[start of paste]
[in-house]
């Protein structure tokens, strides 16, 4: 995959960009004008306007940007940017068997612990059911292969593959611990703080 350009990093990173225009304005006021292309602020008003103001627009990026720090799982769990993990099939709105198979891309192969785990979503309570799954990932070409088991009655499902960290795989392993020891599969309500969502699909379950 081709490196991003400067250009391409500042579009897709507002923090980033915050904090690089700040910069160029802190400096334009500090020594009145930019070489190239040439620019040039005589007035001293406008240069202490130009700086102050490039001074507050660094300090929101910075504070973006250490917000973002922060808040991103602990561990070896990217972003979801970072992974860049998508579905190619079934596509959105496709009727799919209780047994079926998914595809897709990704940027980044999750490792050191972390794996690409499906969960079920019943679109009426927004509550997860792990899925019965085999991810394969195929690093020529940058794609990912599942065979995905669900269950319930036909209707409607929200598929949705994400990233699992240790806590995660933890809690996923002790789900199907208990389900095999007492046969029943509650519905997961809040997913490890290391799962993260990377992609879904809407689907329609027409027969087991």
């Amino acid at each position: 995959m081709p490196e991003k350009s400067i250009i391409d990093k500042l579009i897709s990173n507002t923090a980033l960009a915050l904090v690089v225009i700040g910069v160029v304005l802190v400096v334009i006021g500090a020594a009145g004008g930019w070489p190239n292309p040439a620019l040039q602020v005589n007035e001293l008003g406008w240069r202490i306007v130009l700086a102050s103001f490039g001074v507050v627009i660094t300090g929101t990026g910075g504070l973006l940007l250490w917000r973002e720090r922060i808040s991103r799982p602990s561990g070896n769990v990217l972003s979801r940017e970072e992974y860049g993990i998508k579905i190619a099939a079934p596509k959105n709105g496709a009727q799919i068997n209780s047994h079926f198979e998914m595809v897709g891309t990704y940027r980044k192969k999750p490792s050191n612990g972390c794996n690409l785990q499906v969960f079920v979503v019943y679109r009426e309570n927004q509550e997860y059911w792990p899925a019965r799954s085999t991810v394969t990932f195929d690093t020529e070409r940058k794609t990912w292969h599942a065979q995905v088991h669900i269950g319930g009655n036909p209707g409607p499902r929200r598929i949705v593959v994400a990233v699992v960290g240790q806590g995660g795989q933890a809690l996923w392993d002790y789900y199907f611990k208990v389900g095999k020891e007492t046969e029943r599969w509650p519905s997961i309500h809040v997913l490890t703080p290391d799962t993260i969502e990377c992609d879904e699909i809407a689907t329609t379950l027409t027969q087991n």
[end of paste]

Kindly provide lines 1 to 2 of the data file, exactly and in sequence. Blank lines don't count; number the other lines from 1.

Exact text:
[in-house]
């Protein structure tokens, strides 16, 4: 995959960009004008306007940007940017068997612990059911292969593959611990703080 350009990093990173225009304005006021292309602020008003103001627009990026720090799982769990993990099939709105198979891309192969785990979503309570799954990932070409088991009655499902960290795989392993020891599969309500969502699909379950 081709490196991003400067250009391409500042579009897709507002923090980033915050904090690089700040910069160029802190400096334009500090020594009145930019070489190239040439620019040039005589007035001293406008240069202490130009700086102050490039001074507050660094300090929101910075504070973006250490917000973002922060808040991103602990561990070896990217972003979801970072992974860049998508579905190619079934596509959105496709009727799919209780047994079926998914595809897709990704940027980044999750490792050191972390794996690409499906969960079920019943679109009426927004509550997860792990899925019965085999991810394969195929690093020529940058794609990912599942065979995905669900269950319930036909209707409607929200598929949705994400990233699992240790806590995660933890809690996923002790789900199907208990389900095999007492046969029943509650519905997961809040997913490890290391799962993260990377992609879904809407689907329609027409027969087991």